NIH needs better ways to analyze data – right now there is simply too much data, and not good enough ways to analyze it. Millions of people will be sequenced worldwide.

Ethical questions about sequencing infants – what if something is found that was NOT what the parents consented to have the infant sequenced for?

Also – what do they do if patient (for example) signs up for a cancer gene study and they find something else that the patient didn’t know to ask about – does the patient want to know?

Nature 2012 article “Sequencing Set to Alter Clinical Landscape” http://www.nature.com/news/sequencing-set-to-alter-clinical-landscape-1.10032

He ended with a quote:  “A pessimist sees the difficulty in every opportunity; an optimist sees the opportunity in every difficulty”.  Winston Churchill

Scientific Presentation: The Microbiome – Dr. Stanley Hazen, Cleveland Clinic Foundation

(This definitely was the most complicated presentation – his slides were predominately filled with scientific equations and I couldn’t write fast enough to get it all, but I tried.  I tried to take pictures, but they did not turn out well at all L)  Aha!! I just found a link to his slides – they are not in order, but they all seem to be here: 

http://www.ncbi.nlm.nih.gov/pmc/?term=21475195[PMID]&report=imagesdocsum

His opening statement was that the DNA within human bodies contains 10% human DNA and 90% DNA from bugs!!  Yep – that statement gave me the creeps!!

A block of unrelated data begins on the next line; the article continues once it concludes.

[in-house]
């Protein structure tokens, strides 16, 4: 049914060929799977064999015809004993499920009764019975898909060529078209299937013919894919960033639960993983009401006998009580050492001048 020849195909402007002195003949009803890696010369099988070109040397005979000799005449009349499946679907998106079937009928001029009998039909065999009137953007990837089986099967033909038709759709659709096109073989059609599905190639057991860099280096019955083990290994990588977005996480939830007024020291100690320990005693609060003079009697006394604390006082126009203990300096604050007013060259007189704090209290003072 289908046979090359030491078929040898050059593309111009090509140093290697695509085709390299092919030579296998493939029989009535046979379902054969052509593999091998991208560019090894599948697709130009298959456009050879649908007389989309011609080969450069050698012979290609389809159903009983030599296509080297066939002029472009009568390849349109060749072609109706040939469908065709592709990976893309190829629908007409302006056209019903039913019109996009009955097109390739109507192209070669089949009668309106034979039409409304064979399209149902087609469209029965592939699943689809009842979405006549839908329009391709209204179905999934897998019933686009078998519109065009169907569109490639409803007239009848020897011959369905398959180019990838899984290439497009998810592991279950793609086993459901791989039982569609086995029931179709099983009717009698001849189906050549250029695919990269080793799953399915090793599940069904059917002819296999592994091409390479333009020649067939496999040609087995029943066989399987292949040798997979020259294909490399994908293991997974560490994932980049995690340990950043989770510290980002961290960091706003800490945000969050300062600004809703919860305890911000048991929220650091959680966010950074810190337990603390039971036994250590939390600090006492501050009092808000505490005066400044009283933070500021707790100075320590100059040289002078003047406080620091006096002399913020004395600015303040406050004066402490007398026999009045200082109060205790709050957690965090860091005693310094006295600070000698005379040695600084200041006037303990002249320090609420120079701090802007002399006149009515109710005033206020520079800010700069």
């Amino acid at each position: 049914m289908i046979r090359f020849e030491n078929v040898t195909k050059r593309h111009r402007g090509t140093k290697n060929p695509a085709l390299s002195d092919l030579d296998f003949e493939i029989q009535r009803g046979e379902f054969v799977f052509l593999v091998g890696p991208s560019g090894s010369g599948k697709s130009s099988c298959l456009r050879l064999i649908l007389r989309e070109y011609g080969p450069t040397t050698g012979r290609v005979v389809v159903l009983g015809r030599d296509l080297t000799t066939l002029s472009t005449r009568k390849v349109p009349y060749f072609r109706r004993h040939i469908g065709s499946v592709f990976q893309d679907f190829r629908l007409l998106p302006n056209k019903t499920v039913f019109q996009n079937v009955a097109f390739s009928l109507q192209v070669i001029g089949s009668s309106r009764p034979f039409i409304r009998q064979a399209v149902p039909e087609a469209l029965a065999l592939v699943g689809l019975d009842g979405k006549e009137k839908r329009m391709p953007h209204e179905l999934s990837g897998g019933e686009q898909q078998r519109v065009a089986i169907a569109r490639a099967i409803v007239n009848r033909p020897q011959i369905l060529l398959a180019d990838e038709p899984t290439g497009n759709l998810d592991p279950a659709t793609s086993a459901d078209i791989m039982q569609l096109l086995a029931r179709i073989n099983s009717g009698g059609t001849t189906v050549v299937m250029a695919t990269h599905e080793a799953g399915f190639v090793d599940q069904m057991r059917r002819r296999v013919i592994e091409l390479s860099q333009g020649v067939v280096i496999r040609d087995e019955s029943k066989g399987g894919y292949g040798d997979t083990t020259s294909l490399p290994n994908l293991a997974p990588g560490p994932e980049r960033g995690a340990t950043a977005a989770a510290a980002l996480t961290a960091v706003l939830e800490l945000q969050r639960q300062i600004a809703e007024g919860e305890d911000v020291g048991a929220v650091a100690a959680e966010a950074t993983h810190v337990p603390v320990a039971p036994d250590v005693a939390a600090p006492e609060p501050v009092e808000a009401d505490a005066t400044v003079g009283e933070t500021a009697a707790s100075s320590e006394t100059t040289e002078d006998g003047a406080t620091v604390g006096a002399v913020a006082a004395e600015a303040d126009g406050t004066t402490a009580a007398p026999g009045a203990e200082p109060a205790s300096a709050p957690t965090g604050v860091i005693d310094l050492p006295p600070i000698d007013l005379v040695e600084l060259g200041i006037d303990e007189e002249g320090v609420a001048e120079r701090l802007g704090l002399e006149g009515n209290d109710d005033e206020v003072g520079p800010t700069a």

Dr. Hazen’s talk was about Gut Flora – the “Obese Microbiome”

Why do obese mice extract more calories than lean mice when fed the same exact meal?  Turns out it’s due to the amount of gut flora in their intestines.  The microbiome (gut flora) turns choline into alcohol and then it turns into something called TMAO (trimethylamine oxide).

They found that a high-choline diet when gut flora is present = more cholesterol.  If the amount of gut flora is reduced, then there is less cholesterol formation and less obesity. So, the next step is for researchers to determine if gut flora can be reduced (safely), to cause less obesity and less atherosclerosis and less heart disease.

Agriculture puts TMAO in animal feed to make them grow faster. We have no idea of what the long-run health effects will be.  Eventually they may be able to manipulate Gut Flora to treat heart disease.

He also talked about Carnitine. It’s a compound required for the transport of fatty acids during the breakdown of lipids (fats) for metabolic energy. It is also related to obesity and atherosclerosis – too much increases the risk of both.   Carnitine is found in red meat, but not in white meat.  It is also added to other food products – i.e.  there is as much carnitine in 3 Monster Energy drinks as is in 13 ½ Porterhouse steaks!! Starbucks energy drinks contain as much as is in 3 ½ Porterhouse steaks. Carnitine is added because it tastes good and gives a boost of energy.We need to be aware of it and try to avoid any products that have added carnitine or L-carnitine. Dr. Hazen said he hasn’t stopped eating red meat, but that he eats it less often, and in smaller servings so that most of the carnitine is absorbed in the small bowel before it reaches the large bowel and forms TMAO.

I had to leave at the end of his presentation to catch the shuttle van to the airport, so unfortunately I had to miss the panel discussion on Obesity Research and PIO Perspectives.